Posted by Robert Goodman
Book Review
... weighted heavily on the romance side, with a tendency towards a showy style of descriptive text to reinforce the period setting.
Posted by Karen
Blog entry
The verdicts are in: new Kiwi voices dominate among 2017 Ngaios finalists
Posted by Karen
Blog entry
Announcement: 2017 Ned Kelly Award Shortlists
Posted by Karen
Book Review
Ten years of two families missing their two children of course takes its toll. One couple survives the aftermath of the kidnappings and the other does not. So what will happen now that only one of the two boys is coming home?
Posted by Andrea Thompson
Book Review
Something very clever is being mined from our collective pop culture psyche here, and that is the fascination we have with the last person standing. Plane crashes, shootings, natural disasters etc; it's the sole survivors that fascinate.
Posted by Andrea Thompson
Book Review
Jock Serong seems to determined to shine a light on every dodgy part of Australian culture.
Posted by Robert Goodman
Book Review
... while Gentill is returning to the world of Roland Sinclair, she has shown quite emphatically that she can leave Sinclair behind whenever she wants and go exploring in a wider literary landscape.
Posted by Robert Goodman
Book Review
The dizzy freedom of a night out without her young son has terrible consequences for first time mother Sally.
Posted by Andrea Thompson
Book Review
Many years have passed since Dr Jekyll suddenly left London society. Lawyer Mr Utterson, seemingly steadfast in his continued assistance to the absent Dr Jekyll, has been busy making plans. Lasting plans, and they include a lady’s affection.
Posted by Andrea Thompson
Book Review
BURN PATTERNS was a most unusual reading experience. Bet you any money, it leaves as many readers unsatisfied, as it does those keen for more.
Posted by Karen
Book Review
Coming at an eco-thriller from the point of view of the activists, RUBY AND THE BLUE SKY is part thriller, part exploration of "celebrity" culture, and part do good chick lit novel.
Posted by Karen
Blog entry
Started this one last night.
Posted by Karen
Blog entry
Second from this weekend's reading pile.
Posted by Karen
Book Review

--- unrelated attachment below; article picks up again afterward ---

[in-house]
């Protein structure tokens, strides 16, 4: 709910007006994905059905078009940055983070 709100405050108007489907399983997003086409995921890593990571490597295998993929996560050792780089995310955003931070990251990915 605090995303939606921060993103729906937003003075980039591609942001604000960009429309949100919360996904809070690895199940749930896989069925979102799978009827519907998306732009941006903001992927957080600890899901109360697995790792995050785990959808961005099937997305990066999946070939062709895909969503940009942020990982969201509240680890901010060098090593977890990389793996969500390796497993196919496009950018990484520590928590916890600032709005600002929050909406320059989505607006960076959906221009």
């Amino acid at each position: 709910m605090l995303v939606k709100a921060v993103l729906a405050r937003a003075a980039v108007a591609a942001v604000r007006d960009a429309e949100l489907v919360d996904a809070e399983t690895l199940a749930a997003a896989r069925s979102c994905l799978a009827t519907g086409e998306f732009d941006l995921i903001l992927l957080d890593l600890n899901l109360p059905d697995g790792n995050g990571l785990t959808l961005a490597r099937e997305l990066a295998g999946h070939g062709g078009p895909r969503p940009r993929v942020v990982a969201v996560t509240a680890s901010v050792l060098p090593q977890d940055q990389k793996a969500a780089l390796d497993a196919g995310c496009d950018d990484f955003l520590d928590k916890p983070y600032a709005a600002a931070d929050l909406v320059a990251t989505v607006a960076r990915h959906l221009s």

The Twentieth Man is an incredibly assured debut novel and Jones has delivered a pacey and original historical thriller.
Posted by Robert Goodman
Book Review
The potential here is undoubtedly in plot imagining - the idea behind this is very intriguing, the over-the-top action very reminiscent of gung-ho thrillers, with some good twists and turns.
Posted by Karen
Books
Posted by Karen
Blog entry
Really enjoyed the first of this series, Through a Camel's Eye.
Posted by Karen
Book Review
Known for her Rowland Sinclair historical crime series and her YA Hero trilogy, Sulari Gentill delivers something very different with this new novel. Full review at Newtown Review of Books
Posted by Karen
Book Review
In 2005, the Police and Justice Museum in Sydney had an exhibition of police photographs from the early twentieth century. One of these that caught the eye of author Pip Smith was of a man called Harry Crawford, arrested for murder.
Posted by Robert Goodman
Book Review
A vengeance styled thriller, set in Asia, PAYBACK tackles sex-trafficking and child abuse head on.
Posted by Karen
Books
Posted by Karen
Book Review
When two young people go missing, it's first thought by the police that young love could be the reason why. Amaya and Kamal's respective families both had other plans for their future, and the control wielded over the lives of their children was both archaic and suffocating. Did the two leave their controlling families behind in order to map out their own lives? Or has someone taken them?